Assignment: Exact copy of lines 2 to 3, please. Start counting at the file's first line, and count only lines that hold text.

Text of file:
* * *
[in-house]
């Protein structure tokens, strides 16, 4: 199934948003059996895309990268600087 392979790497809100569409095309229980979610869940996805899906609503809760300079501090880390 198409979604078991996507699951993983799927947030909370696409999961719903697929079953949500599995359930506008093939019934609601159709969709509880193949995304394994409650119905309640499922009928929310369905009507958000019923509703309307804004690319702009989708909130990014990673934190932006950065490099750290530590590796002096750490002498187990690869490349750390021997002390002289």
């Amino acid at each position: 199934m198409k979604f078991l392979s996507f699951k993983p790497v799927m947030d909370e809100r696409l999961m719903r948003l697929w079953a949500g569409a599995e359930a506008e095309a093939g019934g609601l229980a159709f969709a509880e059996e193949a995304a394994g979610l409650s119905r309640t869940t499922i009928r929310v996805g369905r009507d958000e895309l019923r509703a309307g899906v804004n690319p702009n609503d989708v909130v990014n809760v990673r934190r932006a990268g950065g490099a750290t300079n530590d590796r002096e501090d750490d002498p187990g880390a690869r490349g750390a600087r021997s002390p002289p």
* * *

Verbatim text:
């Protein structure tokens, strides 16, 4: 199934948003059996895309990268600087 392979790497809100569409095309229980979610869940996805899906609503809760300079501090880390 198409979604078991996507699951993983799927947030909370696409999961719903697929079953949500599995359930506008093939019934609601159709969709509880193949995304394994409650119905309640499922009928929310369905009507958000019923509703309307804004690319702009989708909130990014990673934190932006950065490099750290530590590796002096750490002498187990690869490349750390021997002390002289």
């Amino acid at each position: 199934m198409k979604f078991l392979s996507f699951k993983p790497v799927m947030d909370e809100r696409l999961m719903r948003l697929w079953a949500g569409a599995e359930a506008e095309a093939g019934g609601l229980a159709f969709a509880e059996e193949a995304a394994g979610l409650s119905r309640t869940t499922i009928r929310v996805g369905r009507d958000e895309l019923r509703a309307g899906v804004n690319p702009n609503d989708v909130v990014n809760v990673r934190r932006a990268g950065g490099a750290t300079n530590d590796r002096e501090d750490d002498p187990g880390a690869r490349g750390a600087r021997s002390p002289p």